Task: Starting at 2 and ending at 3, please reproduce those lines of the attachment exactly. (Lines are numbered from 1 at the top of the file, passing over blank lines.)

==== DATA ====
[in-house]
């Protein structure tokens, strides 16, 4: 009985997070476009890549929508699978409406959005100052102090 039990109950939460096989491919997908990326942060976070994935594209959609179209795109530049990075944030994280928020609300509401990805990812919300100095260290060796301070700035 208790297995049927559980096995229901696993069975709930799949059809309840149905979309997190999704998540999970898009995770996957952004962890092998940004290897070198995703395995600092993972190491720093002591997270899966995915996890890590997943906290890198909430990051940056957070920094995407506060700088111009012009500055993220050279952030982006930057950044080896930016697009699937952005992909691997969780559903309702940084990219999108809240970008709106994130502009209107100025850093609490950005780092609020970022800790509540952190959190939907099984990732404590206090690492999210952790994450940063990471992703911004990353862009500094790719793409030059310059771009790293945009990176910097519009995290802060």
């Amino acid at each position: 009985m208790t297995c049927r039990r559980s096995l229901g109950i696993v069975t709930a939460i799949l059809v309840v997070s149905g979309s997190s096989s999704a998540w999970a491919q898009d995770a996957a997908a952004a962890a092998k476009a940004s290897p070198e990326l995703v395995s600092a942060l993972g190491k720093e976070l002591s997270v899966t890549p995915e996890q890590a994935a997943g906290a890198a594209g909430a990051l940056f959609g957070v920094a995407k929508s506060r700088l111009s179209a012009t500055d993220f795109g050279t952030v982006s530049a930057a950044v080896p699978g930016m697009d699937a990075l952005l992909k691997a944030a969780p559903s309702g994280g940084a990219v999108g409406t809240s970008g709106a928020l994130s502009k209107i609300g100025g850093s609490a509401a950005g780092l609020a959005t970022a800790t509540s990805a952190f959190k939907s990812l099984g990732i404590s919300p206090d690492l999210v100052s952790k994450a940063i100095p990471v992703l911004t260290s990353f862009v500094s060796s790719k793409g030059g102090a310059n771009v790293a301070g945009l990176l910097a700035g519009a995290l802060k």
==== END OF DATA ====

């Protein structure tokens, strides 16, 4: 009985997070476009890549929508699978409406959005100052102090 039990109950939460096989491919997908990326942060976070994935594209959609179209795109530049990075944030994280928020609300509401990805990812919300100095260290060796301070700035 208790297995049927559980096995229901696993069975709930799949059809309840149905979309997190999704998540999970898009995770996957952004962890092998940004290897070198995703395995600092993972190491720093002591997270899966995915996890890590997943906290890198909430990051940056957070920094995407506060700088111009012009500055993220050279952030982006930057950044080896930016697009699937952005992909691997969780559903309702940084990219999108809240970008709106994130502009209107100025850093609490950005780092609020970022800790509540952190959190939907099984990732404590206090690492999210952790994450940063990471992703911004990353862009500094790719793409030059310059771009790293945009990176910097519009995290802060």
């Amino acid at each position: 009985m208790t297995c049927r039990r559980s096995l229901g109950i696993v069975t709930a939460i799949l059809v309840v997070s149905g979309s997190s096989s999704a998540w999970a491919q898009d995770a996957a997908a952004a962890a092998k476009a940004s290897p070198e990326l995703v395995s600092a942060l993972g190491k720093e976070l002591s997270v899966t890549p995915e996890q890590a994935a997943g906290a890198a594209g909430a990051l940056f959609g957070v920094a995407k929508s506060r700088l111009s179209a012009t500055d993220f795109g050279t952030v982006s530049a930057a950044v080896p699978g930016m697009d699937a990075l952005l992909k691997a944030a969780p559903s309702g994280g940084a990219v999108g409406t809240s970008g709106a928020l994130s502009k209107i609300g100025g850093s609490a509401a950005g780092l609020a959005t970022a800790t509540s990805a952190f959190k939907s990812l099984g990732i404590s919300p206090d690492l999210v100052s952790k994450a940063i100095p990471v992703l911004t260290s990353f862009v500094s060796s790719k793409g030059g102090a310059n771009v790293a301070g945009l990176l910097a700035g519009a995290l802060k």